• Javier Perez Fernandez

Creating high impact workshops



Have you attended or facilitated a workshop that you felt had very poor results?


Two agile coaches I work with have asked me in recent weeks if I could help them prepare a workshop for their teams or organisations. When we explored the situation together, the same thing happened with both of them: it turned out that they had asked me after their teams had asked them. It was a reaction to what was wanted from them.


In my opinion this denotes some trust from the group to the agile coach, however there is a danger that the agile coach gives the group what the group wants, which may not necessarily match what the group needs. In the worst case, the workshop can end up with a loss of trust towards the agile coach, because the workshop does not generate the effects that the group expects.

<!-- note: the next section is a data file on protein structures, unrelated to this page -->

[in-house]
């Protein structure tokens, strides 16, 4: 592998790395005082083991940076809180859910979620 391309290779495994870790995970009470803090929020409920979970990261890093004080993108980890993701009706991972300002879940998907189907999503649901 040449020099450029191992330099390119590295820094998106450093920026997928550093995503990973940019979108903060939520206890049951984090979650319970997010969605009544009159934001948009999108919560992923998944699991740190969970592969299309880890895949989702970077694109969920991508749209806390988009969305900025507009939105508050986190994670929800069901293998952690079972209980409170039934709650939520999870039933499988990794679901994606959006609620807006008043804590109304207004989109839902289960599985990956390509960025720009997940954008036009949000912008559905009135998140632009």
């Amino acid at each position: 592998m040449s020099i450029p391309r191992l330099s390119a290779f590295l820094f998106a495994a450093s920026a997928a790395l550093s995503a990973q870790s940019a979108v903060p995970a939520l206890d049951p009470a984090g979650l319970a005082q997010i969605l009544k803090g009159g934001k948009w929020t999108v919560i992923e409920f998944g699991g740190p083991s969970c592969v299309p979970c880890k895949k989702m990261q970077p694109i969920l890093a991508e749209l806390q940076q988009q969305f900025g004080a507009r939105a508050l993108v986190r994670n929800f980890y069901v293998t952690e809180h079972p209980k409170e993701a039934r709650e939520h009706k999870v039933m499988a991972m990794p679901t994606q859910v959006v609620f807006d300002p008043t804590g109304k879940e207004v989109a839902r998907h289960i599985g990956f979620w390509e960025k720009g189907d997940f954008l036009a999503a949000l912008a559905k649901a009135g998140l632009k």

That is why it is important to try to ensure that these types of requests to an agile coach generate the most value for the team, even if this sometimes means not doing directly what the team is asking for.


For me there are two key questions that if answered before starting to design the workshop, we can prepare it with a greater chance of having a positive impact:


  • What is the context of the group? It is important to know what the group would like to change, to understand what the current problem is and in what environment it occurs.

  • What is the hypothesis the group is working with? When a group asks for something, they do it because they think that with this something they will achieve something else.


What do you think of my method? What is your way of preparing the workshops? Do you ask yourself any questions to have a greater impact?